A sustainable mining industry will contribute to long term development of infrastructure and economic diversification. AK Bhandari, Advisor, Federation of Indian Mineral Industries (FIMI), talking to Sumantra Das, stresses on the need for a sustainable mining industry.
Globally, minerals and metal prices have been volatile for quite some time. How is Indian mining industry coping with this scenario?
Globally, the demand-supply equilibrium is responsible for the volatility in mineral and metal prices. It is a response to the rising demand, changing consumption patterns and higher production costs. The Indian mining industry comprises mining, stand alone smelting and integrated producers with captive mines. Commodities like iron ore, lead, zinc, copper, and aluminium whose pricing is determined on international benchmarks is affecting the price volatility.
What are the major issues that hamper private participation in mining sector?
Mining in India is dominated by the state sector which accounts for 66 per cent of overall production. Delays and lack of transparency in grant of concessions, poor infrastructure, unfavourable royalty, high taxation and red tape are the major deterrent for private investments.
How will higher exploration and mining output provide sustainability to the economy, balance of payments, exchange rates and inflation?
Aggressive exploration programmes will lead to establishing new mines. It will ensure future access to resources while ensuring raw material security and reduce import dependency. A sustainable mining industry will contribute to long term development of infrastructure and economic diversification. With the right kind of support, the mining sector has the potential to add $210 billion to $250 billion to GDP (both direct and indirect contribution) by 2025, create jobs, and generate $55 to 70 billion of revenue to the central and the state governments through corporate taxes royalty and export duty collections by 2025.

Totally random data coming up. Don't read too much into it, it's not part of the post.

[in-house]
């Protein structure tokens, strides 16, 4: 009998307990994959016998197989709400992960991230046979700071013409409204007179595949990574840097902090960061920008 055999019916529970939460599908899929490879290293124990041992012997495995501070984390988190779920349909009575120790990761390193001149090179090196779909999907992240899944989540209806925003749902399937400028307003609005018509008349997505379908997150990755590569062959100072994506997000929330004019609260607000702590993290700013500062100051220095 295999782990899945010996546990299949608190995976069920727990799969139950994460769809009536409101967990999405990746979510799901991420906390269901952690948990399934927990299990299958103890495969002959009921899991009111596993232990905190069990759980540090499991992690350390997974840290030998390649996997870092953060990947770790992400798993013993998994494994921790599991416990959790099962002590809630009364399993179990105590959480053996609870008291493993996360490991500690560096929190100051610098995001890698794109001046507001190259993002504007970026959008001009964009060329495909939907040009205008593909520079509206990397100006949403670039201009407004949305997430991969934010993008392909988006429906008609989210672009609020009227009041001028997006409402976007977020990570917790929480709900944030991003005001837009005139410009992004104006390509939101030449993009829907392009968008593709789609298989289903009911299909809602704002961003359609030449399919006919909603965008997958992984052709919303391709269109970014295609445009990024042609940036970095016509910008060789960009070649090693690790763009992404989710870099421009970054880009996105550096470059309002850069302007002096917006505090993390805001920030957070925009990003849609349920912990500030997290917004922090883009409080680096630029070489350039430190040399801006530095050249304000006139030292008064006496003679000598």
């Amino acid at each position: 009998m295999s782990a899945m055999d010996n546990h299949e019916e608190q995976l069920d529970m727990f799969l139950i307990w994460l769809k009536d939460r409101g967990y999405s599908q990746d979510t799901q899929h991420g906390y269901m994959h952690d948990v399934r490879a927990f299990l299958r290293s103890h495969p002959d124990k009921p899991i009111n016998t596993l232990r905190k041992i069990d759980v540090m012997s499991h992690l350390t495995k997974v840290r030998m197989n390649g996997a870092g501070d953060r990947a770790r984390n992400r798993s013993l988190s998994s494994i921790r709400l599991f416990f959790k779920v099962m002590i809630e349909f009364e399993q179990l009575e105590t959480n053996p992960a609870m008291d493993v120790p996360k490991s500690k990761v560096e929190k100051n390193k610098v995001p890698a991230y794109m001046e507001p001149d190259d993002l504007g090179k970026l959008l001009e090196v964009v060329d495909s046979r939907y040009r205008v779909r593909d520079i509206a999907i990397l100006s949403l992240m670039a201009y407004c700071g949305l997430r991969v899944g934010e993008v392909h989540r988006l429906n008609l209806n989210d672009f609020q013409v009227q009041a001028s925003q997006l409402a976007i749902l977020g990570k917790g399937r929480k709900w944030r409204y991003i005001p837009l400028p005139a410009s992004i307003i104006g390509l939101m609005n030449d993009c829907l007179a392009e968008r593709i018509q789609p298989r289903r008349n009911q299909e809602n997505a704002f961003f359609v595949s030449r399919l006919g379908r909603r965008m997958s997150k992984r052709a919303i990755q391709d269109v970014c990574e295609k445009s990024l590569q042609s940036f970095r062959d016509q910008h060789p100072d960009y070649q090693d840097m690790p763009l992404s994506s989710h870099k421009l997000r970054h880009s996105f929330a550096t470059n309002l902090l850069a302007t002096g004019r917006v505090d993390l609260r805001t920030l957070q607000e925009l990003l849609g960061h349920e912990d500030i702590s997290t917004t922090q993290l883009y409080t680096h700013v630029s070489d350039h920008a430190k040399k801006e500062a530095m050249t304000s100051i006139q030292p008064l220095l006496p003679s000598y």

What are the government initiatives on mining that can attract investment?
Despite opening up of the mineral sector for 100 per cent FDI since February 2000 there has been hardly any inflow of investment, domestic and foreign, in exploration and mining sector. To attract investment in the sector, the emphasis should be on the following: